Exploring and transforming what is totally contradictory to everything you have been taught about societal “norms” requires great courage.  Shelly Tochluk not only has courage, she also is steeped in generosity.  She freely shares the wisdom she has garnered with so many people who are also dealing with the paradoxical nature of justice and spirituality.  Ms. Tochluk allows us to benefit from her deep inquiry into difference, sameness, spirituality and justice, which inform a quest into the nature of what it means to become fully human.  Thank you Shelly!

Shakti Butler, Ph.D. producer/director, Cracking the Codes: The System of Racial Inequity, Mirrors of Privilege: Making Whiteness Visible, and The Way Home and Light in the Shadows

Shelly Tochluk’s voice insightfully expands the national dialogue on racial  justice and is a must read  for anyone committed to contributing to the creation of a world that honors the dignity of all beings.

Michael Bernard Beckwith,author of Spiritual Liberation, founder of the Agape International Spiritual Center

An important resource for social justice educators and activists who are struggling to balance the tensions and dilemmas of integrating spirituality in their advocacy work both as individuals and in collective action. I am far more effective when I ground myself in love and compassion as I engage others in racial justice work. This book may help others find their own middle way as they reconcile and integrate their full selves in the service of liberation.

Kathy Obear, Alliance for Change

With this courageous and provocative book, Shelly Tochluk invites us to dive deeply into the shadows of our American psyche, illuminating a path toward the kind of hard-won racial awareness that is so desperately needed in the world today. The contents herein both challenge and inspire. Like pre-operative saline solution, this soul-searching work flushes the deepest wounds of our culture, preparing them, and us, for closer examination, and, ultimately perhaps, healing.

Christopher Henrikson – founder/executive director, Street Poets Inc.

Living in The Tension is a multi-directional approach to one of the major issues we face in the world today and particularly in the Unites States: racism. It offers a way of unraveling the layers of cultural confusion, it gives language to identify and properly understand the constraints embedded in the culture for many generations. By sharing her explorations into the issue with us in her writing, Shelly Tochluk provides us with a great resource so we can be supported in our own exploration of the issue. Many of the great revolutions over the last three centuries have failed miserably because at the core the individuals that were leading them did not complete the internal work necessary to support and carry out the change in the world espoused by the ideology. This is an example of an individual’s personal exploration journey and, should it be mirrored by those in major positions of leadership, we will have a chance to make a much needed change in the communities we live in and in the world at large.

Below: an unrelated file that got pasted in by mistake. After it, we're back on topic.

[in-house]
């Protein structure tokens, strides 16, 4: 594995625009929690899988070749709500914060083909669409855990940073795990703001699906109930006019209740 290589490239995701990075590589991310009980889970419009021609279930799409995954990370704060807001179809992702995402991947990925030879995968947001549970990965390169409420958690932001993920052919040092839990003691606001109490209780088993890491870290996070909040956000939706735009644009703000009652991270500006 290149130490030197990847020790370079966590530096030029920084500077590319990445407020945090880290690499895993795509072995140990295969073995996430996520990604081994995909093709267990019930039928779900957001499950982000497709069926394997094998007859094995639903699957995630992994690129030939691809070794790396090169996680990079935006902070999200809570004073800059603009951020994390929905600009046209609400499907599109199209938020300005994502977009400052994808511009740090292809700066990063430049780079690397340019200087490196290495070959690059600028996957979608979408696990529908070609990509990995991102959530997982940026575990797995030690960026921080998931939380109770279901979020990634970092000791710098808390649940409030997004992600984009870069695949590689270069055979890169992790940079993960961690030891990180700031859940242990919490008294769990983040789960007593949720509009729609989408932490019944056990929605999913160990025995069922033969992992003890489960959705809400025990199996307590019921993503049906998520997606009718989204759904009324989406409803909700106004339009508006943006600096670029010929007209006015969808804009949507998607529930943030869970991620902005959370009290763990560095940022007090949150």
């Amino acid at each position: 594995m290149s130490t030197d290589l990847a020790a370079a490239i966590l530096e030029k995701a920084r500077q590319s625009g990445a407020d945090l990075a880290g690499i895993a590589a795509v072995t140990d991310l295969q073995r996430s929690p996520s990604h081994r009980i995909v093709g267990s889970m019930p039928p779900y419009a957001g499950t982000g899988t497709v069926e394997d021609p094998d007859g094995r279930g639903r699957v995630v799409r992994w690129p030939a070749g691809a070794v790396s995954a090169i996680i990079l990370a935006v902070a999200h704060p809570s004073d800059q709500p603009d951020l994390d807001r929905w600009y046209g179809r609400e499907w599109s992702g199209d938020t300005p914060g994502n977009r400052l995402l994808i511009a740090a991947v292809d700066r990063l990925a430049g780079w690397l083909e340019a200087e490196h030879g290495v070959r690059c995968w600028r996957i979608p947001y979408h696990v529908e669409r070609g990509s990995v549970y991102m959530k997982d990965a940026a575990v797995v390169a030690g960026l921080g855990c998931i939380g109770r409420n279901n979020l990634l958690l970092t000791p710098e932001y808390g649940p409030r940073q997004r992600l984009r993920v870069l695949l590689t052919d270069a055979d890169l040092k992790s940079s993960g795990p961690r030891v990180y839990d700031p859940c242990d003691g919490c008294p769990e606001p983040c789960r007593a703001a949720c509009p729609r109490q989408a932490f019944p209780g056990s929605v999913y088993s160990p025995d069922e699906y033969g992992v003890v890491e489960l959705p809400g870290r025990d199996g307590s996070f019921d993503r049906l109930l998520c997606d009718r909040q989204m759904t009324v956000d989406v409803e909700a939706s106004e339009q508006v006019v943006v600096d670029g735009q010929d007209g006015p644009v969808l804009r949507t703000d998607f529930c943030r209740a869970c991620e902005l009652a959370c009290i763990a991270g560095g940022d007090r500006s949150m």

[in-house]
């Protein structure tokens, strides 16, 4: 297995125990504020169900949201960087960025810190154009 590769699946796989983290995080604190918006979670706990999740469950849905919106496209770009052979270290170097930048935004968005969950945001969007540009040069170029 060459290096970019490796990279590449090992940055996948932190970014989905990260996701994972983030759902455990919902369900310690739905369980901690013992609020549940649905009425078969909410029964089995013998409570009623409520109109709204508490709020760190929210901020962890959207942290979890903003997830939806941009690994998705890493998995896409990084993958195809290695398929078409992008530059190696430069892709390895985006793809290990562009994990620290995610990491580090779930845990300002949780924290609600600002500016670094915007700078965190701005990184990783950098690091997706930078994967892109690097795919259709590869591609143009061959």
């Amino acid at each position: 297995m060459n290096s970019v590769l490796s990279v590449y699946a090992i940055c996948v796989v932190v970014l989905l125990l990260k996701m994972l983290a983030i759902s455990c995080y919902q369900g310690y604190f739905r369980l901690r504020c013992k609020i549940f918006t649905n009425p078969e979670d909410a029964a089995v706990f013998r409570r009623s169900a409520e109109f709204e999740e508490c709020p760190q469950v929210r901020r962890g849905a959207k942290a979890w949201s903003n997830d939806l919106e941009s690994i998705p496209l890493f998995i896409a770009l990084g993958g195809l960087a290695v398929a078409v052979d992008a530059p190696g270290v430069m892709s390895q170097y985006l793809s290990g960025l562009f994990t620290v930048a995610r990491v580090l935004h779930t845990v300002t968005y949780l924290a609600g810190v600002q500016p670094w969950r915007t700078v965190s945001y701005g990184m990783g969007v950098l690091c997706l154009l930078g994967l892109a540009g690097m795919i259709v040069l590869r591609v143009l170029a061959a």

Miguel Rivera – director, Western Gate Roots and Wings Foundation

Shelly has done it again: as in Witnessing Whiteness, when she explored the complexities involved in broaching the topic of race, both within public and ourselves, Shelly has taken the time to slow down and recognize the essential question of the day. How do we live a balanced moral life? Using a thoughtful blend of research and narrative, Shelly creates space for her reader to consider the possibilities and the pitfalls of responding to that question in 21st century U.S. culture. It’s aimed at those engaged in social justice work, but it will resonate with anyone and everyone who wants to do the right thing in the world.

Ayres Stiles-Hall,  director, Office of Community and Equity, Concord Academy

Book Reviews for Living in the Tension

Lucky Altman Lynch, Former director of The National Conference for Community and Justice (NCCJ) – Los Angeles, Currently Training Director of The Kaleidoscope Institute